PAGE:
Column chromatography is a heat free process with a liquid mobile phase and a polar non-reactive solid stationary phase with alumina or silica gel often used as the adsorbents. The components to be separated emerge from the stationary phase at different times under the influence of gravity. In order to achieve the best possible separation of components, the stationary and mobile phases are chosen based on the nature of the sample mixture. Since silica and alumina are highly polar, polar substances will adsorb more strongly to the stationary phase and elute late from the column because they have a large Kp, while less polar (non-polar) substances will adsorb poorly to the stationary phase and elude early because they have a small Kp. The starting mobile phase should be non-polar to insure that it does not compete with the stationary phase which is usually very polar for convenience, and each mobile phase afterwards should follow a “step-wise” increase in polarity. This means the first eluent should be nonpolar and changes to more and more polar to produce step gradient elution. Therefore the main physical property exploited in column chromatography is polarity. TLC like column chromatography is used for separating mixtures based on polarity, but is very efficient when working with small samples. In TLC the mobile phase is a solvent and the stationary phase is a thin layer of silica gel or alumina.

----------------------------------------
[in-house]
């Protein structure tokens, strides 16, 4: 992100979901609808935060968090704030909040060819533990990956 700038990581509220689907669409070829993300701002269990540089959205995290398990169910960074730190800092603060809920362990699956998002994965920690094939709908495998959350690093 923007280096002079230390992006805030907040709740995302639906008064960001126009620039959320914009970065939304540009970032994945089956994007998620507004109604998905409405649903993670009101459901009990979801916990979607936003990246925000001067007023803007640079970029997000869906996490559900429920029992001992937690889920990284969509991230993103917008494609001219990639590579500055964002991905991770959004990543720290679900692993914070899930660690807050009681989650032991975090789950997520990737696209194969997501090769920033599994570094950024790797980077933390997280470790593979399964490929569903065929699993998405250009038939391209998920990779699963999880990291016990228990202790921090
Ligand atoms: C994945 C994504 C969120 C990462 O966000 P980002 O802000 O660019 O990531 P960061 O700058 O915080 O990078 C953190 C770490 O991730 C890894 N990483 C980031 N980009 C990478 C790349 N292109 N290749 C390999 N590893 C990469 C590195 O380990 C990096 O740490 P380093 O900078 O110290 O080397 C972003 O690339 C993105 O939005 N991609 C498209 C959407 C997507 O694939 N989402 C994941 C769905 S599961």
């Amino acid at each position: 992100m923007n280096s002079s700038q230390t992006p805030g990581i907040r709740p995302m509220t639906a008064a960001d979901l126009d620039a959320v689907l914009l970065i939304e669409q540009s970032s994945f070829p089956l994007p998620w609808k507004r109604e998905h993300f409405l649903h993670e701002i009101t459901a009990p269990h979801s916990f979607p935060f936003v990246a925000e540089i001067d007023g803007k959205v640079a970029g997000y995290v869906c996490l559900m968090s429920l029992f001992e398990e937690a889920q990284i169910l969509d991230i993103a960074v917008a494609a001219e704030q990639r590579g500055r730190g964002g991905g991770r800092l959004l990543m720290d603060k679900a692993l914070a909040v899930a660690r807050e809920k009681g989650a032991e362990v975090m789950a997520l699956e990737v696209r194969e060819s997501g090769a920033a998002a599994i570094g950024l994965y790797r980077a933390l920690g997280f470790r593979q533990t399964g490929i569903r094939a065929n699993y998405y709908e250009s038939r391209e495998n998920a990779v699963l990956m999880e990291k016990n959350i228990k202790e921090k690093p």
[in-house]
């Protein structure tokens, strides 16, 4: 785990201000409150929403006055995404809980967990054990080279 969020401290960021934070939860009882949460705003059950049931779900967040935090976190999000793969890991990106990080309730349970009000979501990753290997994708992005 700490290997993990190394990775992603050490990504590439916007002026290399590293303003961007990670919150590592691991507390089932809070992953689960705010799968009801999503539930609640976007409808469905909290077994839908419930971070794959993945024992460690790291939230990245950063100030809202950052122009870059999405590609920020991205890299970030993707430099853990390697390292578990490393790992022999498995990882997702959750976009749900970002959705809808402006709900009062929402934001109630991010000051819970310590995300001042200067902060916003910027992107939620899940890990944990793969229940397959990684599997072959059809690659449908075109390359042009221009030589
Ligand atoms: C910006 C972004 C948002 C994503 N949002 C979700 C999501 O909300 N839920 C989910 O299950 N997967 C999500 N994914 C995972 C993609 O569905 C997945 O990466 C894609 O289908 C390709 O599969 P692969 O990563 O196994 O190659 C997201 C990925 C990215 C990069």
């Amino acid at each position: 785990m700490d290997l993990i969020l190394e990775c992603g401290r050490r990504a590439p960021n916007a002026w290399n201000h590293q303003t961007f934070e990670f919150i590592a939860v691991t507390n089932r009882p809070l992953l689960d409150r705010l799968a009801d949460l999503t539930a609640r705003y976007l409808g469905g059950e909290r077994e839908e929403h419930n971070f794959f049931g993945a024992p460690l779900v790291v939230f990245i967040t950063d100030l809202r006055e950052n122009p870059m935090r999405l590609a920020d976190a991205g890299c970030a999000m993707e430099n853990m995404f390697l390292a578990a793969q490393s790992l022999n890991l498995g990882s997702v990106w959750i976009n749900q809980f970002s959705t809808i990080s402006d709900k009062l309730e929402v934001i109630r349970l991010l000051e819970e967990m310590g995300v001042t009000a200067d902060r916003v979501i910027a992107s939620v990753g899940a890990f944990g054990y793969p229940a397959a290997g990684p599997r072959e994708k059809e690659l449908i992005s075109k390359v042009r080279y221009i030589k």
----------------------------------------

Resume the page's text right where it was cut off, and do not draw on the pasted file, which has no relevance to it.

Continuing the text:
A good solid support is also required in TLC. The support can be a plastic or metal plate. TLC uses capillary action, the tendency for the liquid to rise due to adhesive and cohesive properties to move the solvent through the stationary phase into the mobile phase. When conducting TLC it is important to make sure that the atmosphere in the beaker is saturated with solvent vapor by lining the beaker with some filter paper and making sure the chamber is closed at all times with something like a wash glass. This will stop the solvent from evaporating as it rises up the plate. As the solvent travels up the plate the different components of the mixture travel at different rates and the mixture is separated into different colored spots at different height distances traveled on the plate. Maximum separation of the mixture is obtained when the solvent is allowed to rise until it almost reaches the top of the plate. The distance each spot will travel compared to the distance the solvent will travel is related by a feature called Retention factor (Rf) (Equation 2).